Interview with Tim Chapman
On the challenges and prospects of 20th anniversary year of the European Forum for Restorative Justice
"It is time to be less inward looking and more engaged in supporting people to establish and maintain just relations with each other"
As we are getting more and more busy with the upcoming projects of the new year, we wanted to stop for a moment and ask a couple of key questions from Tim Chapman, the Chair of the European Forum for Restorative Justice's (EFRJ) Board. This will be a special year with our international conference in Sassari (Italy) and the organisation's 20th anniversary celebrations ahead. We were interested what does he identify as key challenges of the year, and what are the main take-aways from the EFRJ's 20 years of experience.
Now, starting a new year I am curious, what do you see as the most significant challenges in the field of restorative justice?
For restorative justice to be seen by the public and governments as both relevant and indispensable to the resolution of many of the social problems facing countries throughout Europe.
What do you think should be the priorities that a network organisation as the European Forum for Restorative Justice (EFRJ) should focus on this year?
Involving, supporting and activating our membership, designing, developing and delivering a curriculum of high-quality learning experiences, to engage actively in contributing to and influencing policies that address the real problems that European people face, to include the critical importance of restorative dialogue, and communicating a narrative of restorative justice that makes sense to people.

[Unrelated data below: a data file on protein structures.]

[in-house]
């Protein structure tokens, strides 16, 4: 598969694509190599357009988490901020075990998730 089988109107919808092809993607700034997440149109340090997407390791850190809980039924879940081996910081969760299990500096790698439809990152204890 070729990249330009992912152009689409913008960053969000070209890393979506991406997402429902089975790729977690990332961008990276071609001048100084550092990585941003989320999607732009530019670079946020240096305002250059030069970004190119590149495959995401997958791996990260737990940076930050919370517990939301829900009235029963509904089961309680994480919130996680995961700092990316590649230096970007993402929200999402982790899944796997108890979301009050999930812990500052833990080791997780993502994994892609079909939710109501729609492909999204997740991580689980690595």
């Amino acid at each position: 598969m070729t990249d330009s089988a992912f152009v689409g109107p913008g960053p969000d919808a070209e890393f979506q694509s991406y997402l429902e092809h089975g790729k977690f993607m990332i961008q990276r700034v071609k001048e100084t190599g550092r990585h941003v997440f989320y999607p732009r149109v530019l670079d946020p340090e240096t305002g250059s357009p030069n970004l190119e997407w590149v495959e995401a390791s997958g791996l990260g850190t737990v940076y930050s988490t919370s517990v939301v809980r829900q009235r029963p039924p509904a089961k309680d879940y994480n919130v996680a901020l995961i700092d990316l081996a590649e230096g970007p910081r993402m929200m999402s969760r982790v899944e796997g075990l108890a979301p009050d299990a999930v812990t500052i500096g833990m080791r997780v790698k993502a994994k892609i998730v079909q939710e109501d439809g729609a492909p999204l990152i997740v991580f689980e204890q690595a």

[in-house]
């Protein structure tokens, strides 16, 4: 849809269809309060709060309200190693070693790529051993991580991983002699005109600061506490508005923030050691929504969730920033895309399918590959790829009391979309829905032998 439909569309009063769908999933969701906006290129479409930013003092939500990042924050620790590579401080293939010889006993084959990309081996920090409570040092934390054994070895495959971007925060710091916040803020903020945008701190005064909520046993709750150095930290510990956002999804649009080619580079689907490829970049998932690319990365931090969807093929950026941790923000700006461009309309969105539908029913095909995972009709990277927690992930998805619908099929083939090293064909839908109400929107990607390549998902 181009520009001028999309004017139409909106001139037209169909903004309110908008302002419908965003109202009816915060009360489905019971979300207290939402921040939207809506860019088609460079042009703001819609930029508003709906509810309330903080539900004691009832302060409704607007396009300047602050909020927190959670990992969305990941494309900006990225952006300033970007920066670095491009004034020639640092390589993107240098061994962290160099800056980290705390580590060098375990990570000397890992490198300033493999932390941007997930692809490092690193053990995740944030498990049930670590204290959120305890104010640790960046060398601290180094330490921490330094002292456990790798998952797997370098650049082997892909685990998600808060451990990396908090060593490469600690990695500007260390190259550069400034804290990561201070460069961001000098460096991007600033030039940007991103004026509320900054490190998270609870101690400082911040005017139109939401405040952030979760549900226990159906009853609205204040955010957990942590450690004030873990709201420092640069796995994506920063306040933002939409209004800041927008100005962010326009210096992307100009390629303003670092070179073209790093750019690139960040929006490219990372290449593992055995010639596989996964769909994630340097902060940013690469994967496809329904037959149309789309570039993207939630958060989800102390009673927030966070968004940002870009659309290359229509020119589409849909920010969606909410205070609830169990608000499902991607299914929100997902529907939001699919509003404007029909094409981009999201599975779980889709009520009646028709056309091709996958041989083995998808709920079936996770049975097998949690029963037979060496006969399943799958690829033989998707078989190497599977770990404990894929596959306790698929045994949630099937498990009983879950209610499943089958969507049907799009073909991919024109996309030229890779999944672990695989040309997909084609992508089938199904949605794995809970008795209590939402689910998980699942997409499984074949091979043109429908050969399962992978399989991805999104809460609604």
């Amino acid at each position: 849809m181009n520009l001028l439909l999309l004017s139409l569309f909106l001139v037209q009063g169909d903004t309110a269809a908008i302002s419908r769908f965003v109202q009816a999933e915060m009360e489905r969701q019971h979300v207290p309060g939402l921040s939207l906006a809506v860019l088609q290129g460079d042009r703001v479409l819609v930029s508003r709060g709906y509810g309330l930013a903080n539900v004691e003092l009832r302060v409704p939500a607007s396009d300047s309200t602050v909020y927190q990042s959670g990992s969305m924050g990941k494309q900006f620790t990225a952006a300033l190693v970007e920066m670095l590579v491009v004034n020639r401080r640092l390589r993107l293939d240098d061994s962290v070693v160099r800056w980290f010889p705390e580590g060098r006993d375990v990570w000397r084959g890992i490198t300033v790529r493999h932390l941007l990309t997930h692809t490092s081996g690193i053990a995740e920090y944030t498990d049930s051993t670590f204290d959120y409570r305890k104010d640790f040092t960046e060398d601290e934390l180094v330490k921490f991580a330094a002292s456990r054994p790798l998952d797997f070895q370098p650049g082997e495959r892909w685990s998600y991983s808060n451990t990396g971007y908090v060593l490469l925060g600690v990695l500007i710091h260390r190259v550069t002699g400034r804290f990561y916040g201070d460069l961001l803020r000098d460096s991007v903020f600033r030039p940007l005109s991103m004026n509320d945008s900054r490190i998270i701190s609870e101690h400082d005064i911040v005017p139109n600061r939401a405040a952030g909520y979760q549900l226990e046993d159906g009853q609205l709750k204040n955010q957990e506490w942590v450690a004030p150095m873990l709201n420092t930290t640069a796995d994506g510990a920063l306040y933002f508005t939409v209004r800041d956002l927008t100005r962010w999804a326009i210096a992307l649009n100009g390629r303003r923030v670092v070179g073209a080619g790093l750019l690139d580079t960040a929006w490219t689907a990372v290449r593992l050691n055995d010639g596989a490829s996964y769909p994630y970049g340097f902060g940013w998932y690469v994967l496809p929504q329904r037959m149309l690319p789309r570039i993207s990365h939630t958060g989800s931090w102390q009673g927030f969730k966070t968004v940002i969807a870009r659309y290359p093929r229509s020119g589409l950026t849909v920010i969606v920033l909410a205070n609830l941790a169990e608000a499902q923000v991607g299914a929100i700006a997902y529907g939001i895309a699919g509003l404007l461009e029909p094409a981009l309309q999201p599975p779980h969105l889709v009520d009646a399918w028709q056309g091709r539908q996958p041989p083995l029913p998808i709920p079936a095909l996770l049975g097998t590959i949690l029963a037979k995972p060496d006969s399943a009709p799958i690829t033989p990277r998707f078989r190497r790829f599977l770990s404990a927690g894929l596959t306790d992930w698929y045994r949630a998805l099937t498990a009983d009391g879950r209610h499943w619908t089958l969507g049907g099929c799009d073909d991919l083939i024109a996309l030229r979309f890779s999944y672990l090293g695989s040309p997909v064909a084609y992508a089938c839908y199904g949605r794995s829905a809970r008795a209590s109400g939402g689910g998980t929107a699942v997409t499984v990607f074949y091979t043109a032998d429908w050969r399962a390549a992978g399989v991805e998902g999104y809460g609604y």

This year has a special feature for us: it is the 20th anniversary of the organisation. You mentioned earlier, that we should not merely use the anniversary to celebrate ourselves, but as an opportunity to put important issues in the spotlight. What opportunity does this anniversary mean in the life of the EFRJ?
I believe that the 20th anniversary means that we have come of age. We have spent 20 years developing the field of restorative justice in Europe and we have made great progress. I think that every European country is engaged in implementing restorative justice in some form. We now need to go out into society and engage radically in the reality of the lives of citizens. We need to see and understand the harm and pain experienced by people and offer realistic and effective means of restoration that can undo injustice and alleviate suffering. In other words, it is time to be less inward looking and more engaged in supporting people to establish and maintain just relations with each other.
And what could be the significance of this moment for the restorative movement?
The movement needs to ask itself: How do we offer high quality restorative processes while avoiding becoming another professional elite?
You already have been curating a reflecting and re-evaluating process within the organisation, the Forum 15 Project, which started in the year of the EFRJ’s 15th anniversary. What are the main take-aways from that in your eyes?